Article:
Take a more coordinated approach to meeting both health and social needs that facilitates collaboration between population health, clinical, and non-health services, employers, and community organisations
Collect better data for surveillance of chronic illnesses as well as the effect of interventions and models of care on patient reported quality of life outcomes. The report makes specific recommendations for the use and sharing of information from electronic medical records on coexisting chronic illnesses
Engage in research on the effects of preventive and lifestyle interventions on both quality of life for people with existing illness and primary prevention. Find ways to implement prevention effectively
The medical profession faces substantial challenges in caring for patients with chronic comorbidity well. The taxonomy of diseases with which we work has accrued piecemeal over the centuries. Some diagnostic labels have proved immensely useful, others much less so.2 With the development of numerous biomarkers for disease, diagnosis has become increasingly detached from symptoms, to the detriment of those with chronic illness.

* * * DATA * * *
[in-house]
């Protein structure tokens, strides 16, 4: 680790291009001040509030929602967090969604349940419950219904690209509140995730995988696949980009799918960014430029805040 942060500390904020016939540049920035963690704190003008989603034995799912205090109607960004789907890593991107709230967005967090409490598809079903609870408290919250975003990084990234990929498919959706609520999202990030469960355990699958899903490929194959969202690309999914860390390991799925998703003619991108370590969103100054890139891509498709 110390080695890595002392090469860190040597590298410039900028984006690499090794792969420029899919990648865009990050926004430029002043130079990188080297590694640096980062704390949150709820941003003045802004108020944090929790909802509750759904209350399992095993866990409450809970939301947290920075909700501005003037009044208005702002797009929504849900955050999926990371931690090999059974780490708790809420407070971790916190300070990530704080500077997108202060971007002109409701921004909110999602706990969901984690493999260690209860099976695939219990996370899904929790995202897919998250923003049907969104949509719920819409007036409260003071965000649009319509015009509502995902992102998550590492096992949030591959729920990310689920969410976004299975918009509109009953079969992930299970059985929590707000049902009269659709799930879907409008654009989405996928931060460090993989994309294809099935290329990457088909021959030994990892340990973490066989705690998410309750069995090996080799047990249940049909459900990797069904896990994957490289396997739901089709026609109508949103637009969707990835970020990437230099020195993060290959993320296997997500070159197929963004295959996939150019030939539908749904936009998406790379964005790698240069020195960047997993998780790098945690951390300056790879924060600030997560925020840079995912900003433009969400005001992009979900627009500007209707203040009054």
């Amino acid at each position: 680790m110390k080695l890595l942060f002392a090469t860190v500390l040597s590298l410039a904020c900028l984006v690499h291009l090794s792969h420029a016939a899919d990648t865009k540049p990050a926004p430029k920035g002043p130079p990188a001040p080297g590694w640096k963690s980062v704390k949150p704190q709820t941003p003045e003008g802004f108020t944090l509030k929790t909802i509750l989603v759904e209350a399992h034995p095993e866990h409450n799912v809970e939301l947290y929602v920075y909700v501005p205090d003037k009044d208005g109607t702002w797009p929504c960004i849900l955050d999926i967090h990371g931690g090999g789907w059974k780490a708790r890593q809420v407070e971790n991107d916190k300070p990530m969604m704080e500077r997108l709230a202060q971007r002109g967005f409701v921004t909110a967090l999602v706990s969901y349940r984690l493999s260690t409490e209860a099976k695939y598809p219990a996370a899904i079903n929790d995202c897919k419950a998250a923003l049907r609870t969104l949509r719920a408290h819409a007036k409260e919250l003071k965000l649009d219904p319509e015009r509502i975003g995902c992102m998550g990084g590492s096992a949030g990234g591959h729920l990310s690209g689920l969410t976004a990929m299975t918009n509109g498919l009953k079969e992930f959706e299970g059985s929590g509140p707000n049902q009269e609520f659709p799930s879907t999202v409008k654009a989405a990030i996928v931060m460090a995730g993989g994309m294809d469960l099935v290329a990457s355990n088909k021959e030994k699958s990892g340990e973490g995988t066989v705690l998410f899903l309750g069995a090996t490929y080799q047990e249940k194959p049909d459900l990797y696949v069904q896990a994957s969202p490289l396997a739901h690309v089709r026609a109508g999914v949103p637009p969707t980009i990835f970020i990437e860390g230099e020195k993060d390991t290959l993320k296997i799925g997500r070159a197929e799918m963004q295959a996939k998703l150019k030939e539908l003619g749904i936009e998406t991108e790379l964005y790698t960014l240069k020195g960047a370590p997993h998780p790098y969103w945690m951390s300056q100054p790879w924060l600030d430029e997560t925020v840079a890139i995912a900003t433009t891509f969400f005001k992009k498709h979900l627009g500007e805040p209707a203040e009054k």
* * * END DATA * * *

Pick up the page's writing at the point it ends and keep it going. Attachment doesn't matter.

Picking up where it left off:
Comorbidity is seen in patients of all ages. Half of people over 65 years of age have at least three coexisting chronic conditions. One in five has five or more. Although the proportion of patients who have comorbidities increases in older age groups, the largest numbers of patients with multiple comorbidities are under 65.3 More than half of patients attending primary care in the UK have multiple chronic conditions, and such patients take up an even greater proportion of consultations.4 In a study of Medicare beneficiaries, the proportion of patients with more than five treated conditions increased from 31% to 50% from 1987 to 2002.5 The age adjusted prevalences for hyperlipidaemia, osteoporosis, and mental disorders increased even more steeply. It is also worth noting that the diagnoses that are most rapidly on the rise are those for which new drug treatments are available.